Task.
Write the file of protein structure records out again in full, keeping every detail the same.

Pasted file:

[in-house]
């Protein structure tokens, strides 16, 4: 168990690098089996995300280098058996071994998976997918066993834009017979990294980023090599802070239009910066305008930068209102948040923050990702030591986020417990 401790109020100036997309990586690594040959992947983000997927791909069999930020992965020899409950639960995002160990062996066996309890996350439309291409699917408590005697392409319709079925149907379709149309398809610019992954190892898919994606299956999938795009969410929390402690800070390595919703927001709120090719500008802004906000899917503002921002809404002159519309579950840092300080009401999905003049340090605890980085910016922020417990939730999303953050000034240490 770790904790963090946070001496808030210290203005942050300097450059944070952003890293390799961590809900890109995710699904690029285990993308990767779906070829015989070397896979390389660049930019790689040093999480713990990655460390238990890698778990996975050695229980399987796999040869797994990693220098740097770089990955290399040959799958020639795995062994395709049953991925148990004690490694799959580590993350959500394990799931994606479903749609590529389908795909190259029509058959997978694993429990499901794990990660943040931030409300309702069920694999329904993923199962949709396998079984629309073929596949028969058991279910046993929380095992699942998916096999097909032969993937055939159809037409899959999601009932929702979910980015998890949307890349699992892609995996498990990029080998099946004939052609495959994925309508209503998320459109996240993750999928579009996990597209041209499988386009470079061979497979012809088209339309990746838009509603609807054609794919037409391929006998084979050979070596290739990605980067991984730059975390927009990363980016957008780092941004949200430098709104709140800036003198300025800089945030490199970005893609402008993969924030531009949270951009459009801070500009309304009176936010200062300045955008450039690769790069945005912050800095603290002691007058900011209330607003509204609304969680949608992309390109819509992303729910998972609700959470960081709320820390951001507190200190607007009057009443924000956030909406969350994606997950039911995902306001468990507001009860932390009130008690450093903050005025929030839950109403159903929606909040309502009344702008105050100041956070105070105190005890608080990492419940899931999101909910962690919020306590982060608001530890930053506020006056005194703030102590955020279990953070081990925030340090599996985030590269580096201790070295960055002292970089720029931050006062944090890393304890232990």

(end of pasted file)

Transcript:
[in-house]
């Protein structure tokens, strides 16, 4: 168990690098089996995300280098058996071994998976997918066993834009017979990294980023090599802070239009910066305008930068209102948040923050990702030591986020417990 401790109020100036997309990586690594040959992947983000997927791909069999930020992965020899409950639960995002160990062996066996309890996350439309291409699917408590005697392409319709079925149907379709149309398809610019992954190892898919994606299956999938795009969410929390402690800070390595919703927001709120090719500008802004906000899917503002921002809404002159519309579950840092300080009401999905003049340090605890980085910016922020417990939730999303953050000034240490 770790904790963090946070001496808030210290203005942050300097450059944070952003890293390799961590809900890109995710699904690029285990993308990767779906070829015989070397896979390389660049930019790689040093999480713990990655460390238990890698778990996975050695229980399987796999040869797994990693220098740097770089990955290399040959799958020639795995062994395709049953991925148990004690490694799959580590993350959500394990799931994606479903749609590529389908795909190259029509058959997978694993429990499901794990990660943040931030409300309702069920694999329904993923199962949709396998079984629309073929596949028969058991279910046993929380095992699942998916096999097909032969993937055939159809037409899959999601009932929702979910980015998890949307890349699992892609995996498990990029080998099946004939052609495959994925309508209503998320459109996240993750999928579009996990597209041209499988386009470079061979497979012809088209339309990746838009509603609807054609794919037409391929006998084979050979070596290739990605980067991984730059975390927009990363980016957008780092941004949200430098709104709140800036003198300025800089945030490199970005893609402008993969924030531009949270951009459009801070500009309304009176936010200062300045955008450039690769790069945005912050800095603290002691007058900011209330607003509204609304969680949608992309390109819509992303729910998972609700959470960081709320820390951001507190200190607007009057009443924000956030909406969350994606997950039911995902306001468990507001009860932390009130008690450093903050005025929030839950109403159903929606909040309502009344702008105050100041956070105070105190005890608080990492419940899931999101909910962690919020306590982060608001530890930053506020006056005194703030102590955020279990953070081990925030340090599996985030590269580096201790070295960055002292970089720029931050006062944090890393304890232990």